One thing stands out as a thorn in the side for daytraders, Payment for Order Flow (POF). POF has been present in United States markets for quite a long time now, as it is a common practice going back to the 80’s where master manipulators like Bernie Madoff fine-tuned the practice for the benefit of POF firms. POF occurs when a third-party firm pays a brokerage firm to send their orders to them, rather than to the open market.
The POF firm can take the order and either execute it themselves, or pass it on and send to the market for fulfillment against other existing quotes. The majority of the trades passed onto POF firms are retail trades, which POF firm especially enjoy, as the retail trader is not as knowledgeable of the market and its inner workings. The typical retail trader does not see true-real time market prices and they remain relatively uniformed.
Rules 10b-10, 606 & 607 under the Exchange Act dictate that when these transactions occur, the broker-dealer is obligated to disclose the agreement in public quarterly reports, and also to the customer. The broker is also required to execute the trade with the best price according the National Best Bid and Offer (NBBO) and with the “best execution”.
This has the potential to create a conflict of interest, as some exchanges utilize different pricing incentives to brokers to not only look for the best price at the NBBO, but also to trade where the rebates are greatest to them.
Implications to Traders and Investors
When the typical American consumer places their retail trades from home in the evening, they may stipulate that they’d be willing to pay up to $20.10 for a share of XYZ Stock. The firm buying these orders can see what they want, and they can see that the NBBO is at $20.09 x $20.10. This is where they can pass the order onto the public markets and buy the $20.09 offer, or it’s more likely that they will sell the stock to the customer from their own reserves at $20.0999, to give the appearance of improving the execution in return for jumping in front of every other offer at $20.09. They now are just inside the bid and have the possibility of midpoint pricing in dark pools to buy it back at $20.095.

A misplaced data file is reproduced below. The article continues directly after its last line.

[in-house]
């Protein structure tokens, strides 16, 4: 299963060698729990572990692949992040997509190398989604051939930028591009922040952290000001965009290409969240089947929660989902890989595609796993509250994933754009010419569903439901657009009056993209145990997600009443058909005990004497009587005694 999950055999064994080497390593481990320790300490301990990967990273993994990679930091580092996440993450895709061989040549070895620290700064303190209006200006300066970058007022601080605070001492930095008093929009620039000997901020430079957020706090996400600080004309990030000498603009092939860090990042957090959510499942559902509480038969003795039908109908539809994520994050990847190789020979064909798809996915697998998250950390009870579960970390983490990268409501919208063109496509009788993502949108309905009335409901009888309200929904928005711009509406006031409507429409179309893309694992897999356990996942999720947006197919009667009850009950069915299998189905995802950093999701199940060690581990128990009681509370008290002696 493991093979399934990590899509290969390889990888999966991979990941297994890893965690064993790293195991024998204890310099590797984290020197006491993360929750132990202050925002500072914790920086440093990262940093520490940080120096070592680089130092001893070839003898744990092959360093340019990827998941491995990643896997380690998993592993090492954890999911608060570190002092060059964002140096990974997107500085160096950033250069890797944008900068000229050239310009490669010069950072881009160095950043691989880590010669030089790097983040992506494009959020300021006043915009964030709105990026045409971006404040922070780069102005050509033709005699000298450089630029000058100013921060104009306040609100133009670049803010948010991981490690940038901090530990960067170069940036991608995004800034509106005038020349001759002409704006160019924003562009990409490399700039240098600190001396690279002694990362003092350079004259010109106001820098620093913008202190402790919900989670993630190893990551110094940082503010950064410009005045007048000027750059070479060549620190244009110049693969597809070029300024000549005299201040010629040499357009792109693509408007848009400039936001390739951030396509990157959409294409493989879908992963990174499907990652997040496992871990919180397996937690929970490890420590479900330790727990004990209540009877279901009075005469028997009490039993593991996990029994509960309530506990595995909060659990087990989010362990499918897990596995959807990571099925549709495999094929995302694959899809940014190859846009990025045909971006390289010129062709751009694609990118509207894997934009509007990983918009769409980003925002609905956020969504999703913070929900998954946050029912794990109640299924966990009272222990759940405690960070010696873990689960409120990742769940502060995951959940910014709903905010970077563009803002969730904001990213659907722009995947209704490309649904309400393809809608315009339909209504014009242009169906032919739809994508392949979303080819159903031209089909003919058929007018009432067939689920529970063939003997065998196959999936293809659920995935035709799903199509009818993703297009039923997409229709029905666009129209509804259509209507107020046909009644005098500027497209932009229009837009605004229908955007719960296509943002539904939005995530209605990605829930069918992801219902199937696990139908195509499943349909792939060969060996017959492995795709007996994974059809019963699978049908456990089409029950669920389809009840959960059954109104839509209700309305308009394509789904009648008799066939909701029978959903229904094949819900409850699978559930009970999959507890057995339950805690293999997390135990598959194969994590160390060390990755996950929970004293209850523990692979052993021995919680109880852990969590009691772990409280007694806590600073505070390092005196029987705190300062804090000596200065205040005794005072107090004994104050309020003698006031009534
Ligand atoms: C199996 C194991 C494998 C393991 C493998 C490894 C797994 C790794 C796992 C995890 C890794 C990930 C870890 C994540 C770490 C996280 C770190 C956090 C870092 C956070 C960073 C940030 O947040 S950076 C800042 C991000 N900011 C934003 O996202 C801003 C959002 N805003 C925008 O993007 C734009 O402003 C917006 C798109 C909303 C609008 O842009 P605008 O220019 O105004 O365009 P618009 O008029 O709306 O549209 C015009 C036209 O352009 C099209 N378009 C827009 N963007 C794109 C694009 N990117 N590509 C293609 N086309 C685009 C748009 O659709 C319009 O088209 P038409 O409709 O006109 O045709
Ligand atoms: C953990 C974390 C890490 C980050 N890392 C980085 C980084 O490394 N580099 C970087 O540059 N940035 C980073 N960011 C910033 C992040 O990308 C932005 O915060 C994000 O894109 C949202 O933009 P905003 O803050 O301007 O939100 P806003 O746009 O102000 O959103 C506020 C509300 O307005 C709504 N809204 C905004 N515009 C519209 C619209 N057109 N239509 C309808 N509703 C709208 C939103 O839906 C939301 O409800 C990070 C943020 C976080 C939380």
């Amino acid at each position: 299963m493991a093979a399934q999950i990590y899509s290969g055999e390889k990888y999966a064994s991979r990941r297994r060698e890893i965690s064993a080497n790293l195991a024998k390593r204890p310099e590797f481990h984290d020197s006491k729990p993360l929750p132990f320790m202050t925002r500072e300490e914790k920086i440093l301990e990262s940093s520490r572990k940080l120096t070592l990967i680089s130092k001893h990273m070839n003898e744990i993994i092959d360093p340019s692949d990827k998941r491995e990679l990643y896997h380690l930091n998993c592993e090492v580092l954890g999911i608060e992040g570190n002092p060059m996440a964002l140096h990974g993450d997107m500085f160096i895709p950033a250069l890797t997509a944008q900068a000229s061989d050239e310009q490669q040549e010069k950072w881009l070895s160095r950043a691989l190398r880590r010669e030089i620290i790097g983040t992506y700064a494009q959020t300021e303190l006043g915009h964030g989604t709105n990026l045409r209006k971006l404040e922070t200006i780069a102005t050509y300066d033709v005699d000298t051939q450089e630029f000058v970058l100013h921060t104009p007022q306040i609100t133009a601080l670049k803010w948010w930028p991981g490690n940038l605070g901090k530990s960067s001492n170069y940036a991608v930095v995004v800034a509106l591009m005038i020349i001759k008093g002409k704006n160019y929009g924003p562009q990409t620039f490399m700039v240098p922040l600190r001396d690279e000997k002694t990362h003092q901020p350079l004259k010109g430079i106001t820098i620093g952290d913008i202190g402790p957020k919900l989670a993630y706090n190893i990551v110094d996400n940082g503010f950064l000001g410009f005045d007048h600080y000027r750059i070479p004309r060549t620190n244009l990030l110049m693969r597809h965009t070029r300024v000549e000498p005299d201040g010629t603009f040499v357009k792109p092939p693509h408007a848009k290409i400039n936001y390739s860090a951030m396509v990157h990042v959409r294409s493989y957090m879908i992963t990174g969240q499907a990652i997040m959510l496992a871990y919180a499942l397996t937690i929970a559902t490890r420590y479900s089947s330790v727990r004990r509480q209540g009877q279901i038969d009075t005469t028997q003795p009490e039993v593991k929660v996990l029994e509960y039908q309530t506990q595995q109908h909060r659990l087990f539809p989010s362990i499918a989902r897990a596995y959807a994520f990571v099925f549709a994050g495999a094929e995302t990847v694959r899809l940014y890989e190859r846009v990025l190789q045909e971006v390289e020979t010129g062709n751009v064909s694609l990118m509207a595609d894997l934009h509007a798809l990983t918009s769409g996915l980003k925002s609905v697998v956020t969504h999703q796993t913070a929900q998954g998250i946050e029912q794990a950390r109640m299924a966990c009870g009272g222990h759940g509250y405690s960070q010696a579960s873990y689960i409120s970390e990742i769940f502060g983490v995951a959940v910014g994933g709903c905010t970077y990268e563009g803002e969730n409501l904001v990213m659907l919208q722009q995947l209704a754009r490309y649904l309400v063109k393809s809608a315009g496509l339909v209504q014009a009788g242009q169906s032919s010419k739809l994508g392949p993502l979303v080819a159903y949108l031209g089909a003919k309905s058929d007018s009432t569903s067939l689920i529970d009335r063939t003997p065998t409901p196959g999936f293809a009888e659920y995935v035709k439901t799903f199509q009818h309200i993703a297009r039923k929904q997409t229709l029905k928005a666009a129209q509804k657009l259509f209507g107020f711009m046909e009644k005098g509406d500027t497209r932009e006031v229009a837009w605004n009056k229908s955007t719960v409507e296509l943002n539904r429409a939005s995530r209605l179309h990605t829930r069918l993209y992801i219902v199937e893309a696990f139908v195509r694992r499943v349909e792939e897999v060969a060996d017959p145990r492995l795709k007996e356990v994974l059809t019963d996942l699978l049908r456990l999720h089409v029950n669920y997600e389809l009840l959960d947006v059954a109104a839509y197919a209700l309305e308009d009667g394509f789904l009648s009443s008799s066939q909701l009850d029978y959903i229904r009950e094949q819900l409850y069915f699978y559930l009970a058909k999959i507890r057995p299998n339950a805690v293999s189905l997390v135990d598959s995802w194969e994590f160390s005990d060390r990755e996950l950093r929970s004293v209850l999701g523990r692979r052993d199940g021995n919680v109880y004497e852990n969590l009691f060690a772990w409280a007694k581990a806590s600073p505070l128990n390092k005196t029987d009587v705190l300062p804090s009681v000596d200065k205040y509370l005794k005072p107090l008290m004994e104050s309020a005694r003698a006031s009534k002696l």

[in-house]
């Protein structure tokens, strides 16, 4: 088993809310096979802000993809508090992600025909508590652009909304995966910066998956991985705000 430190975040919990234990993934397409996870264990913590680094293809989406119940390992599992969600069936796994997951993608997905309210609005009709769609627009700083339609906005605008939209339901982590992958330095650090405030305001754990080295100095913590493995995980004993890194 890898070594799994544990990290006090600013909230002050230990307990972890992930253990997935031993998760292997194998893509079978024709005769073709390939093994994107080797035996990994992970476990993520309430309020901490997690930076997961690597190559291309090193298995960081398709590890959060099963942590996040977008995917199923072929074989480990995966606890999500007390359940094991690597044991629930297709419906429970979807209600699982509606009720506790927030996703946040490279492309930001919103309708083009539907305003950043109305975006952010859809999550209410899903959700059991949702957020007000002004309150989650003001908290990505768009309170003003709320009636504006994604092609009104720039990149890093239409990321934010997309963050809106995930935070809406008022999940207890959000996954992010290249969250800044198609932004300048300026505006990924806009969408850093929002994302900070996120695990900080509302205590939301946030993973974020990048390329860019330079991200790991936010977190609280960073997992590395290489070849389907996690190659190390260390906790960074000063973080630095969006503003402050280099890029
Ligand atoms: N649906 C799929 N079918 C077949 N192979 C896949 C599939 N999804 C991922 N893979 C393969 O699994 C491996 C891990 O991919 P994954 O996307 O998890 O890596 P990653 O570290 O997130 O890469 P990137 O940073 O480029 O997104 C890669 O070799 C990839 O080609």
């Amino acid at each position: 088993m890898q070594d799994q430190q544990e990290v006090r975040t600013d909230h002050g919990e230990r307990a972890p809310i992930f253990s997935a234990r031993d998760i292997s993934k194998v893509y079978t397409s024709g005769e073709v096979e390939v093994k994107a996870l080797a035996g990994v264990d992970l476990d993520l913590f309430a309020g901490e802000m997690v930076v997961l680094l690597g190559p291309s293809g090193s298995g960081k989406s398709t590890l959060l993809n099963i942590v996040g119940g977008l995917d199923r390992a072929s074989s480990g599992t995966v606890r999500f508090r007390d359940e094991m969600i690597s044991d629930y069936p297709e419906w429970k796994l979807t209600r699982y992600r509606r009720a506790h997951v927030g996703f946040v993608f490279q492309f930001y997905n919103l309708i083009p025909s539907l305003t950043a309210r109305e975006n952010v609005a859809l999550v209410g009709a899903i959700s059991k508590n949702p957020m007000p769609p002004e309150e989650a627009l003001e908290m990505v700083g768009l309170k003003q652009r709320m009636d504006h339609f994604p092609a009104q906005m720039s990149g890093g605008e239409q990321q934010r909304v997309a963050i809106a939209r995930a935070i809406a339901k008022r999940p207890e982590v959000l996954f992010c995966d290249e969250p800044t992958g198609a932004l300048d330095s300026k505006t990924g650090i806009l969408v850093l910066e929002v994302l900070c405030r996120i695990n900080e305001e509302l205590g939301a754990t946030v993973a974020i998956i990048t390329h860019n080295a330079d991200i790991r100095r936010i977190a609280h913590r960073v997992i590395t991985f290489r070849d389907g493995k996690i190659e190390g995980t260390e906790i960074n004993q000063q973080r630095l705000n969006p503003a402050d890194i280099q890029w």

Role of Technology
In addition to this, POF firms utilize quick direct feeds to see the market milli-seconds before it is available in the NBBO. In the above example, this means it’s possible that the market has already moved from $20.08 x $20.09. If the NBBO is still displaying an offer of $20.10, they can give the execution at $20.10, which is the best official offered price, and immediately buy the $20.09 offer they know is coming.
Even when the buy-sell difference is a fraction of a penny, do not be fooled, this is a multi-billion dollar industry available only to the select few.
This practice hurts the average day trader as the POF firms process all of the uniformed retail customer orders first, leaving the informed flow as all that’s available to be absorbed and traded by the exchanges.
Another frustration for daytraders trying to sell at their $20.10 price is that they act as nothing more than a pricing reference point for firms that see the orders first. The trader only gets to sell at the $20.10 price if the firm seeing their order decides not to sell it themselves, which would likely mean that it is not a good trade any longer.
If you are an experienced, hard-working trader frustrated with your ability to get quality executions, Limits on Payment for Order Flow is probably high on your Wish List.
Headquartered in Chicago, Great Point Capital, LLC, is a member of FINRA and has been serving the trading community since 2001. Our mission is to be the leader in the equity day trading community by giving the best traders the tools and support to make the most of their trading careers. Contact Great Point Capital, LLC today, in either our Chicago Office, or our Austin Office, to learn more about how we can successfully trade together with high performance results.